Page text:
Olana: the 250-acre integrated environment of famed Hudson River School Painter Frederic Edwin Church: Art, Architecture, Landscape, Farm and Views
Learn About Olana

The Collections

LEARN: The Collections

Visitors touring beautiful Olana will see the paintings, sculpture and furnishings Frederic and Isabel Church acquired over the course of their lives, which surrounded them and their children, servants and guests in their daily life at Olana. The collection was described by a 19th century guest as, "a museum of fine arts rich in bronzes, paintings, sculptures and antique and artistic specimens from all over the world."

Today's visitor experience is remarkably unchanged, with the public encountering interiors that look as they did in the 1890s-- the virtually intact home of one of America's most important painters. The sheer richness and depth of the collections speak to Church's life-long interest in acquiring intriguing objects from around the world.The whole is an exemplary example of an early Aesthetic Movement interior.


Highlights of the collection include paintings by Frederic Church and fellow Hudson River School artists Martin Johnson Heade and Arthur Parton, and numerous works by his close friend sculptor Erastus Dow Palmer.


The eclectic assortment of furniture and art collected on his many travels abroad and purchasedtemp from the growing number of purveyors in New York City include, Middle Eastern carpets,
metalwork, ceramics and costumes; old master paintings; Mexican and colonial folk art; pre-Columbian art; and 19th century American and Oriental furniture.


July Object of The Month: Frederic Edwin Church and his son Frederic Joseph Church on a camel in Beirut


Felix Bonfils, Frederic Edwin Church and His Son, Frederic Joseph, in Beriut, 1868, carte-de-visite, OL.1984.446, Collection Olana, NYSOPRHP

This image of Frederic Edwin Church and his son on a camel in Beirut is a highlight of the exhibit "Preserving Creative Spaces: Historic Artists' Homes and Studios," on view in the Coachman's House at Olana.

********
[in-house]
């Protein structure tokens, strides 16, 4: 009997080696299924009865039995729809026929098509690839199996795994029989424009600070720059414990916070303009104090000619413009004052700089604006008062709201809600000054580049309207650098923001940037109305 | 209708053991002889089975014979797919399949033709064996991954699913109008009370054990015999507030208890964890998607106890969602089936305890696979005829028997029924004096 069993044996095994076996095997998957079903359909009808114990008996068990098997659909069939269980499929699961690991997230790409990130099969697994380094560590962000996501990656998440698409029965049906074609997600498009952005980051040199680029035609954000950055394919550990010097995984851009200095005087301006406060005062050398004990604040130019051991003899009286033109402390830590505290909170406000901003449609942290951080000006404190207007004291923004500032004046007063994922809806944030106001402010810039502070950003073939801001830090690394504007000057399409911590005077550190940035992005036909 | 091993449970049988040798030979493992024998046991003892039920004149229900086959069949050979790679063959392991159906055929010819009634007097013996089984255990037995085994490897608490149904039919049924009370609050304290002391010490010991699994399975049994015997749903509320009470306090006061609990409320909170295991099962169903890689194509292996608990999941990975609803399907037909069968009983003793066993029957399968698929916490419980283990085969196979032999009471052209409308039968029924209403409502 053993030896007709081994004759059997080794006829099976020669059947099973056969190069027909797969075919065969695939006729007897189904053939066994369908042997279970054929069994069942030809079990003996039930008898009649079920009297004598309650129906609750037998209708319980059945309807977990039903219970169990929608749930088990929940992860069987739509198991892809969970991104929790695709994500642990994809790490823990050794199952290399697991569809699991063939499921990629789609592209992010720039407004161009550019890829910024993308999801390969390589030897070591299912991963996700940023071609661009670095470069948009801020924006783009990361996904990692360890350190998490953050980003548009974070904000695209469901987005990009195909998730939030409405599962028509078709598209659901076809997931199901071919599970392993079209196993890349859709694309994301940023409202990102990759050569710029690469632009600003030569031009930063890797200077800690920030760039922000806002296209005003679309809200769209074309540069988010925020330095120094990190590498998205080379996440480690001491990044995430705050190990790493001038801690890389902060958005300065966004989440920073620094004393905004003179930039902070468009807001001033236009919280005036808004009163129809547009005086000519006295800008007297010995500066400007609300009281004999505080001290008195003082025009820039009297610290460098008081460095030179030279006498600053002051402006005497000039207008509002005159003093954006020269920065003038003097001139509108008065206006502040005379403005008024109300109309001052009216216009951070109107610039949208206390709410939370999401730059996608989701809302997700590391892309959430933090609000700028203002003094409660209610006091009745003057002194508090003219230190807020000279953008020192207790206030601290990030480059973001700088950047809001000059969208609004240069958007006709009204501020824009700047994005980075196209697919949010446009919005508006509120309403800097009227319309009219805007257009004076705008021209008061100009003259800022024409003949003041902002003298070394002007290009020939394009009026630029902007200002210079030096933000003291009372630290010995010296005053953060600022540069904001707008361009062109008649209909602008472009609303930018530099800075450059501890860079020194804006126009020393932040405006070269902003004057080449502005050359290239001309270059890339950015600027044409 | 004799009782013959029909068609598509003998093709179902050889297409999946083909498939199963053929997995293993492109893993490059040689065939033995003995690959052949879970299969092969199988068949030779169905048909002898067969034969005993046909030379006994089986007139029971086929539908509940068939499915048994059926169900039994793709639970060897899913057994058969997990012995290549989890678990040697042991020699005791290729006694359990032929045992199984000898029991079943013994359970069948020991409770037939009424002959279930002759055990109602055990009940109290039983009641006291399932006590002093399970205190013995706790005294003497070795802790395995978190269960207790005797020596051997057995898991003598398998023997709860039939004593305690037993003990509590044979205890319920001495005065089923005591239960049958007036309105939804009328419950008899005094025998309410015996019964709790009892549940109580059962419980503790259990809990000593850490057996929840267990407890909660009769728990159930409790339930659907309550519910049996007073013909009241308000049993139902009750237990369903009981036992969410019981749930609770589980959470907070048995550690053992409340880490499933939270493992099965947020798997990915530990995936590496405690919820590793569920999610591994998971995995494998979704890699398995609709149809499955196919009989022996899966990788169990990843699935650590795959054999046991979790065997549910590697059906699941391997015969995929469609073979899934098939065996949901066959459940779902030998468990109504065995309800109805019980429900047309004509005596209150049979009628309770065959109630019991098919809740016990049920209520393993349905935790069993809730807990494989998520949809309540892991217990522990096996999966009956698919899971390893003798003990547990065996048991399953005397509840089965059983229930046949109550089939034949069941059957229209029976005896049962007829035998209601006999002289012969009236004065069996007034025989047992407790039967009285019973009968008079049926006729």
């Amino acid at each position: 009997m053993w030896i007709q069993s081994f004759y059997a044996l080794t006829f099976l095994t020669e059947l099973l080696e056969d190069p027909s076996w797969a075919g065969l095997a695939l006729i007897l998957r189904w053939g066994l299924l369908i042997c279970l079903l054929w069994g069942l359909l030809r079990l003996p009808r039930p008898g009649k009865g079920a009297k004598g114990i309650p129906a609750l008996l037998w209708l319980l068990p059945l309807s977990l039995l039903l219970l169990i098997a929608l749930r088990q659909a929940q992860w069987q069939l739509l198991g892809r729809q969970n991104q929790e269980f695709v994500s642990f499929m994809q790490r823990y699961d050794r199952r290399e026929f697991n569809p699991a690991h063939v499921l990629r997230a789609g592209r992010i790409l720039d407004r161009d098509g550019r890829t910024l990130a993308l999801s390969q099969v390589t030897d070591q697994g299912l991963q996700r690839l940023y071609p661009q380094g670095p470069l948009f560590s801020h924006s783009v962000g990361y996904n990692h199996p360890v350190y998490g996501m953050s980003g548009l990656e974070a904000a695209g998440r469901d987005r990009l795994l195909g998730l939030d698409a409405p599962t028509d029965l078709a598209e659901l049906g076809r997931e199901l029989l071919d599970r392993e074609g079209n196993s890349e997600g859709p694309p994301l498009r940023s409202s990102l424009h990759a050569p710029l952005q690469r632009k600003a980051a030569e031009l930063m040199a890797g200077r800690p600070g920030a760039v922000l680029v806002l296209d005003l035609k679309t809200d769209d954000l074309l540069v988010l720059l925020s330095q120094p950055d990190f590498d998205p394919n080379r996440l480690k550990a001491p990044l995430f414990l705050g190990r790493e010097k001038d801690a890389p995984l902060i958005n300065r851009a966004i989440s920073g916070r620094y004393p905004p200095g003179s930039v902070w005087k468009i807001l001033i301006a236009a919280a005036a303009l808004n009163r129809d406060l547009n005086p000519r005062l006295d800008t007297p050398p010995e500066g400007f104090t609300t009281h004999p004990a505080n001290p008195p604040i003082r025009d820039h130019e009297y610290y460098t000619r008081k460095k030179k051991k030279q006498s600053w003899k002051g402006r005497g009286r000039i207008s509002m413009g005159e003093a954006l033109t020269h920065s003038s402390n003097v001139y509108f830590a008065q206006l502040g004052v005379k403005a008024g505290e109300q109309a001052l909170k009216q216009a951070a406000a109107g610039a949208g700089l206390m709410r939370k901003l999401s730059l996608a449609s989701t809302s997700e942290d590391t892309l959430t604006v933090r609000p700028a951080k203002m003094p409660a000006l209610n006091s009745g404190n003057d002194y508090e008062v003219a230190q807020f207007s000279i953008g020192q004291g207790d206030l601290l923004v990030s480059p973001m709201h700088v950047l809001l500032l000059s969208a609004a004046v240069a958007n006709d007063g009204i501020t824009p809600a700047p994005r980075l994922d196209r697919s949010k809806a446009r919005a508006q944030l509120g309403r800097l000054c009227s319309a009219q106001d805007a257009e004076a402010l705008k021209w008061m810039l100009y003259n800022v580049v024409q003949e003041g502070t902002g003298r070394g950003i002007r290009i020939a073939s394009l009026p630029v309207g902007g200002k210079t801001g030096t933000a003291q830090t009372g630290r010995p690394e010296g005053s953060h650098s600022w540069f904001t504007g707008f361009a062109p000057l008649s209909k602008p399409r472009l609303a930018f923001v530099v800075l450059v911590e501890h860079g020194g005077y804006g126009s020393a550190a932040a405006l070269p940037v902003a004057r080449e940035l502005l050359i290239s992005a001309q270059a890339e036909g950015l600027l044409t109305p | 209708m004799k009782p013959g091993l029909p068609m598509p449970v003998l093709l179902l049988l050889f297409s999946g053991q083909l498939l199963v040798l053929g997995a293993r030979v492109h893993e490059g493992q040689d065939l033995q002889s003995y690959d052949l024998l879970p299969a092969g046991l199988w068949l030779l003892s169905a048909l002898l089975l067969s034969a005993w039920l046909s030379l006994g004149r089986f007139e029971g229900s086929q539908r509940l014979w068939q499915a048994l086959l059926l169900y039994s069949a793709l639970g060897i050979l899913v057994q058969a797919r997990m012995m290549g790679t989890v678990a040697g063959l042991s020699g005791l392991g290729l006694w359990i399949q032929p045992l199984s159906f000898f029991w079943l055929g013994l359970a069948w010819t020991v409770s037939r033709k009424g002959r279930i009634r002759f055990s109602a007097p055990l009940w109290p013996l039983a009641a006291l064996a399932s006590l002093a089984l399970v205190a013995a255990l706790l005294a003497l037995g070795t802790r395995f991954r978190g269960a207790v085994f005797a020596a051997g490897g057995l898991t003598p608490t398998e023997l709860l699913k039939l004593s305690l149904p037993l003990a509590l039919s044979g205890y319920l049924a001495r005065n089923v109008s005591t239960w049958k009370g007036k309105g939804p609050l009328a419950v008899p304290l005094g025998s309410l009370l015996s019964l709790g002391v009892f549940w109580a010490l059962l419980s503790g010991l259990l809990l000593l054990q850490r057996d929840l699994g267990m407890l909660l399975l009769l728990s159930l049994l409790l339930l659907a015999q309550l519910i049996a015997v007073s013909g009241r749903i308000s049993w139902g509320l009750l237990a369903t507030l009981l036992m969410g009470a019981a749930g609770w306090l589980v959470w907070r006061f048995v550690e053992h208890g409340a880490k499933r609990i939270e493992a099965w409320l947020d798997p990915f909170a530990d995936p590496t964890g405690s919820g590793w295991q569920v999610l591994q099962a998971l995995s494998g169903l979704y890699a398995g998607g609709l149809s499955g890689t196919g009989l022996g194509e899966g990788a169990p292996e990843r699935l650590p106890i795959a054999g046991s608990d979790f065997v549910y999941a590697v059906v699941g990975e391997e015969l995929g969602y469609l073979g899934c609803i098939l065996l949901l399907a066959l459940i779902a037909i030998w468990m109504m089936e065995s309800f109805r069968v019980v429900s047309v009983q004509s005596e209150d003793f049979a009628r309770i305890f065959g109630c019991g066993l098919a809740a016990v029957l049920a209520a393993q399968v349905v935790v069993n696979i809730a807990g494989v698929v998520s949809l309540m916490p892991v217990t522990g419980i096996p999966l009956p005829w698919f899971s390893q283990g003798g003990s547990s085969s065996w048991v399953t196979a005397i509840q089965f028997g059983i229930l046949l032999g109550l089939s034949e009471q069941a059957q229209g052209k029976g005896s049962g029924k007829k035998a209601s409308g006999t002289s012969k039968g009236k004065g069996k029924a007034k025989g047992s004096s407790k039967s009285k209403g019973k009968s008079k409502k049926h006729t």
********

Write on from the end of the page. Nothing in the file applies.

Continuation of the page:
"I had never mounted a camel so after mounting amid the increasing growls of the animal I clung to the horns before and behind...then I was afloat on the ship of the desert"-Church writing in his diary, February 18, 1868

Frederic Church immersed himself in culture and adventure during his trip to the Middle East, posing for this carte-de-visite atop a camel with his young son Frederic Joseph.  Church, his wife Isabel, Frederic Joseph and mother-in-law Emma Carnes all traveled through the Middle East and Europe from 1867 through 1869.  Of the many stops on their tour a few were Beirut, Damascus, Jerusalem, Jaffa, Lebanon, Baalbek and Egypt.  Church enjoyed the view from the camel, and commented on the singular experience: "The motion was peculiar-exactly like that of a rocking horse compelling an involuntary bowing of the body so we sailed along..."  Besides his newfound flair for exotic animals, this trip to the Middle East influenced Frederic Church's creation of the Persian-inspired home at Olana.

This image is a carte-de-visite, which was a popular way to share images in the nineteenth century.  A small photograph was mounted to a board around 4 1/4 x 2 1/2 inches, making it the perfect size for trading with friends and family.  The photograph was taken by Felix Bonfils, a French photographer who was well-known for his romantic Orientalized images of the Middle East in the nineteenth century.

"Fred on a Camel" can be seen amongst 38 other reproduction images of artists on display in "Preserving Creative Spaces."  To learn about other historic artists' sites, visit their website.  To coincide with this exhibit, pick up your own note card of Fred on a camel in the Olana Museum Shop.

Submitted by Andrea Nero, Curatorial Intern 2014                                                                     Graduate candidate in Public History at the University at Albany, State University of New York




 

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